Formulation and Analysis of An Ultrascale Protein Interaction Network Involved In the Androgen Response of Prostate Cancer Epithelial Cells

Ryan A. Tasseff1, Satyaprakash Nayak2, Poorvi Kaushia3, Noreen Rizvi4, Saniya Salim4, and Jeffrey D. Varner4. (1) Chemical Engineering, Cornell University, 120 Olin Hall, Ithaca, NY 14850, (2) Department of Chemical and Biomolecular Engineering, Cornell University, Olin Hall, Ithaca, NY 14853, (3) Computational Biology, Cornell University, 120 Olin Hall, Ithaca, NY 14850, (4) Chemical and Biomolecular Engineering, Cornell University, 120 Olin Hall, Ithaca, NY 14850

At a projected 218,000 new incidences in 2007 prostate cancer is the most common cancer found in men in the United States, and the second leading cause of caner related death with 27,000 new deaths projected in 2007. Currently androgen ablation therapy is the primary treatment for metastatic androgen-dependent prostate cancer. The inhibition of androgens initially leads to decreased tumor growth and decreased prostate specific antigen, a common biomarker of prostate cancer. Unfortunately, in nearly all cases such treatment eventually fails due to the development of androgen-independent prostate cancer (AIPC). To the authors knowledge there is currently no available treatment for metastatic AIPC.

One possible mechanism for AIPC action is the ligand independent activation of androgen receptor (AR) via cross talk with other signaling pathways. Experimental observations have, in fact, revealed that proteins in the mitogen activate protein kinase (MAPK) cascade act as kinases for this outlaw AR activation. Specifically, ligand independent activation of the transmembrane growth receptor Her2 has been observed to initiate the MAPK cascade, resulting in AR activation, increased PSA expression and an increased rate of proliferation in several prostate cancer model cell lines. The proportion of active Her2 is strongly dependent on the expression level of the inter cellular form of Prostatic acid phosphatase (PAcP). Not surprisingly, inter cellular PAcP expression negatively correlates with prostate cancer tumor grade.

Currently, mathematical modeling has not played a major role in the study of the molecular basis of disease progression and the development of therapeutics. In this study we explored the working hypothesis that ultrascale mathematical modeling of complex protein interaction networks may be used to identify critical AIPC mechanisms despite model uncertainties. We present the results of a kinetic model for the outlaw activation of AR via MAPK and the regulation of several key proteins. The first generation ordinary differential equation prostate model architecture was composed of a collection of independently verified subsystems, such as MAPK signaling and translation initiation, together with other molecular interactions supported by the experimental literature. In total, our prostate model described the dynamics of 212 species and 384 interactions, where mass action kinetics were assumed for each interaction rate. Due to the limited data, the model parameters were under defined and poorly constrained. To properly account for the effect of unconstrained parameters a Monte Carlo ensemble approach was employed for predictions and for the estimation of prediction errors. Although model parameters in the ensemble varied over several orders of magnitude, the predictions were constrained. This observation demonstrated the reliability of model predictions despite parametric uncertainty.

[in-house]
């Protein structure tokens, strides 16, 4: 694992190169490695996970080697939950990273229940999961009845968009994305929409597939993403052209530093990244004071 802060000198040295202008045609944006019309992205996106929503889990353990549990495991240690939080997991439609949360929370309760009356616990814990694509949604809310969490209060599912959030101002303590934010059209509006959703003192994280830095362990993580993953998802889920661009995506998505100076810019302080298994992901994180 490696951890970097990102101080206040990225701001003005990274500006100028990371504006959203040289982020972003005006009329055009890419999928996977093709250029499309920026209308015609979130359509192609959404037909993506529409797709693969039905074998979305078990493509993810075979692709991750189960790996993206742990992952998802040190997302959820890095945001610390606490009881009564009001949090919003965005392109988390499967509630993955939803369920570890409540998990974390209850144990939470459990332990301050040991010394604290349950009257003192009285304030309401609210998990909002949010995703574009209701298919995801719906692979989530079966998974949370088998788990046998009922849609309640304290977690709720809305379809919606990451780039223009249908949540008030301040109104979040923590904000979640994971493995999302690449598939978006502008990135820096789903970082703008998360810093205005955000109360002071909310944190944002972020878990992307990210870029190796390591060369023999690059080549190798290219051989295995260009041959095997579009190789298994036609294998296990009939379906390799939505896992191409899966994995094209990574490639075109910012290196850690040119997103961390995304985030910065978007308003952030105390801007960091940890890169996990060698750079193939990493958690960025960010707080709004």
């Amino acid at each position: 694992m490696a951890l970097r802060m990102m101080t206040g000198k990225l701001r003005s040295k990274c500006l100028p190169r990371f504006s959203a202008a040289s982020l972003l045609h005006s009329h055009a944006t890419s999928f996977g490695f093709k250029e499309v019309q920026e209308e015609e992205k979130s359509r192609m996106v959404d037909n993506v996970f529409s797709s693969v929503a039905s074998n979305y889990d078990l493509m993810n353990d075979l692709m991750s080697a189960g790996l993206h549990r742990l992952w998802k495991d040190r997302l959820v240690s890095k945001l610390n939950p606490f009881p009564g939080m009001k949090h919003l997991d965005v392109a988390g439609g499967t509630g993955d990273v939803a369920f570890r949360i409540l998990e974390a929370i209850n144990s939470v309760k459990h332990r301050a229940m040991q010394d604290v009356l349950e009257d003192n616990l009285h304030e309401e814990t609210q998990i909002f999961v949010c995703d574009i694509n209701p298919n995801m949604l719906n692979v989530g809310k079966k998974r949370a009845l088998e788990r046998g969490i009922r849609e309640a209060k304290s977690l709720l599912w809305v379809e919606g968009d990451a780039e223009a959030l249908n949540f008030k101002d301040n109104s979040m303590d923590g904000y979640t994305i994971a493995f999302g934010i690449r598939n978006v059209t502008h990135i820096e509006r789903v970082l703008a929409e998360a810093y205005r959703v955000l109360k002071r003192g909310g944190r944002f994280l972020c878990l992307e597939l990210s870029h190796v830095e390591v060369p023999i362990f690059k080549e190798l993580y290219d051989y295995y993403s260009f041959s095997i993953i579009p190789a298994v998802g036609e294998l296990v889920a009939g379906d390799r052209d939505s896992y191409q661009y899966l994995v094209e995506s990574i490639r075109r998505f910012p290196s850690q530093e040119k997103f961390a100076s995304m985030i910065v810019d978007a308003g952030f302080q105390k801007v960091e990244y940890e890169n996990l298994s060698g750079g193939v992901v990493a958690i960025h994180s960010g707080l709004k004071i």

The preliminary model captured the androgen response of both the androgen-dependent and androgen-independent clones of the LNCaP prostate cancer cell-line. The model also qualitatively reproduced experimental data pertaining to key proteins, such as Her, PAcP, and the kinases of the primary MAPK cascade. Through a preliminary sensitivity analysis we observed that models of the more aggressive, androgen-independent, clones were notably more robust to perturbation. This result may provide insight into a cancer cell's ability to thrive in an environment where healthy cells would either growth arrest or die. However, our analysis, also, predicted that the relative sensitivity of certain mechanisms pertaining to translation in androgen-independent clones to be elevated compared to androgen-dependent clones. When taken together, these results suggest that the manipulation of the translation subsystem may have a larger impact on cancer cells relative to healthy cells, and therefore, suggests these mechanisms may be low side effect, novel therapeutic targets for the treatment of AIPC.

Web Page: www.varnerlab.org